How does a microwave work?

I bet that most of you never wondered how a microwave works. A staple appliance in our homes, microwaves has been around for a few decades now. Still, many people do not have the slightest idea about the mechanism how a microwave heats up and cooks food. When I was a kid, I used to think that microwaves were hot, just like a glass window of an oven is hot. Until I touched the microwave and found out, it is as cold as a window. Soon enough, I searched for books and asked around (there was not the internet back then) to find out how that is possible.

A microwave oven (microwave for short) works by exposing food to microwave radiation. Do not worry, even though it is called radiation, it is not harmful, at least not the level of radiation from a kitchen microwave oven. This type of radiation is called microwave because of it’s smaller wavelengths when compared to radio broadcasting wavelengths. The prefix „micro“ does not signify wavelength in the micrometer range. So, a microwave will emit microwave radiation into the food we eat, but why does the food get hot?

The physics of microwave cooking


When the food we put into the microwave oven is exposed to microwave radiation, the molecules in the food, specifically the polar molecules, start to jiggle around. This movement produces thermal energy, just like friction does in the macroscopic world. The whole process of releasing heat in this manner is called dielectric heating. For example, water is a typical polar molecule. Foods which contain a greater amount of water and are homogeneous will heat up more quickly compared to heterogeneous foods.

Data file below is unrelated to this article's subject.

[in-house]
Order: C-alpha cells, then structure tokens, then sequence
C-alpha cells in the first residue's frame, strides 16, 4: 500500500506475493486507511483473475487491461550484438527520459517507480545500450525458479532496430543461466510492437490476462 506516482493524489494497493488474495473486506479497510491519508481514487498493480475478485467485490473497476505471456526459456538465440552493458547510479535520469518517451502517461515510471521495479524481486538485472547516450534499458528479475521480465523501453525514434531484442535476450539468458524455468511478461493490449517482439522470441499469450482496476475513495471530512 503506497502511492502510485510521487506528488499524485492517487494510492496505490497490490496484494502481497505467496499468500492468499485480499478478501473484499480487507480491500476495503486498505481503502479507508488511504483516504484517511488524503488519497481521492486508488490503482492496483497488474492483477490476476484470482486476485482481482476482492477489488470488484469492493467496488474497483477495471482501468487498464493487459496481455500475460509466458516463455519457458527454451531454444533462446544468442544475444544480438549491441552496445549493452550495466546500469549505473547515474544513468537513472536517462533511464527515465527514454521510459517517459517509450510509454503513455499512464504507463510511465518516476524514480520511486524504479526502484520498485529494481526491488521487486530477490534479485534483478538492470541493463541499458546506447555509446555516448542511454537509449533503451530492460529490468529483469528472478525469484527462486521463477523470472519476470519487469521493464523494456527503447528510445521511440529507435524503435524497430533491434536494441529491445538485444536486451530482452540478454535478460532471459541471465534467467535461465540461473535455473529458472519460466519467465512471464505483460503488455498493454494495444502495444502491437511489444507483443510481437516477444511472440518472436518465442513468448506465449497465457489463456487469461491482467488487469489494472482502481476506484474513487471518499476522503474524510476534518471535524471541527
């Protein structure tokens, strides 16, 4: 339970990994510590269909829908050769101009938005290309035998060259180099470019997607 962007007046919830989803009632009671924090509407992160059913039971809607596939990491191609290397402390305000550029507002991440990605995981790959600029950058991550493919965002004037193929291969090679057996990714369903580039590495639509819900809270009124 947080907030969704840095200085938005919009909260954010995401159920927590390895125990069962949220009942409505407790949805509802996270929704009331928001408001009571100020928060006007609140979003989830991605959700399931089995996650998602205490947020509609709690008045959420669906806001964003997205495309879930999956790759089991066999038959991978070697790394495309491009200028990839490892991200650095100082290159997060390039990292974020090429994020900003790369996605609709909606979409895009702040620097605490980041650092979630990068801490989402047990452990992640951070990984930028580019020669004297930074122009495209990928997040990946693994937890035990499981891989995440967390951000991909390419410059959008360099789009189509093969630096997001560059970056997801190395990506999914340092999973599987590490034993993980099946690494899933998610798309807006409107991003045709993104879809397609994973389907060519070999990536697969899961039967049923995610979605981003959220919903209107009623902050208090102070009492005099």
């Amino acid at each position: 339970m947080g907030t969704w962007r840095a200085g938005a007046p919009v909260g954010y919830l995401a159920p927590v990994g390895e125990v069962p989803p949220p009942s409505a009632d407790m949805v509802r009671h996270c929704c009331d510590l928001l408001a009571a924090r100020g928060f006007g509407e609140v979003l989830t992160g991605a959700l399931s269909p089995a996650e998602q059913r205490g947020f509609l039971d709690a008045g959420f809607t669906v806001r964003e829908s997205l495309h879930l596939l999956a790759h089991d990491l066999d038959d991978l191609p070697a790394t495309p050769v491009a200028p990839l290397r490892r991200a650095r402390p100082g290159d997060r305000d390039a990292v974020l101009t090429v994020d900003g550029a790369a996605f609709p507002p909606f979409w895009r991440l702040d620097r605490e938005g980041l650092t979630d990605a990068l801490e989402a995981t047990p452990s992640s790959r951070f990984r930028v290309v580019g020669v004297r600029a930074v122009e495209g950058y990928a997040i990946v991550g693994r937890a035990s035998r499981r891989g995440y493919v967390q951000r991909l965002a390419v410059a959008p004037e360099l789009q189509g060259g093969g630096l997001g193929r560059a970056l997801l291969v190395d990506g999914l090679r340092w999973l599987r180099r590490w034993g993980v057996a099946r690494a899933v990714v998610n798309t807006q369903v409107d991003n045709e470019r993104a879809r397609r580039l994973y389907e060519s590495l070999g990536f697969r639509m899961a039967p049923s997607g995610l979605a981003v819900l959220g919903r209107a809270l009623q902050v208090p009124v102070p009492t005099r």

The invention and later history of microwave ovens

The credit for the invention of the first microwave ovens is usually given to Mr. Percy Spencer, right after the World War II. Spencer figured out that radar technology can be used for various other purposes and soon came up with the „Radarange,“ first sold in 1946. However, early microwave ovens were quite large and bulky and very difficult to use in an average kitchen. We had to wait until 1967 when the Amana Corporation introduced the standard, countertop microwave machine. Soon enough, these little ovens spread all over the world.


Nowadays, microwaves are most commonly associated with reheating foods which were cooked earlier and cooked various other foods. They come in very handy when some foods, which are usually prepared slowly, need to be rapidly heated, like butter, fats, and chocolate. However, extra caution is advised when heating up butter and fat in a microwave because these foods can attain very high temperatures.

Microwaves have found their way into the homes of millions, but professional cooks use them rarely. This is because microwave ovens work at lower temperatures than conventional ovens or pans and these can significantly impede the flavor release in the food. Housewives, on the other hand, love them when dinner needs to be reheated.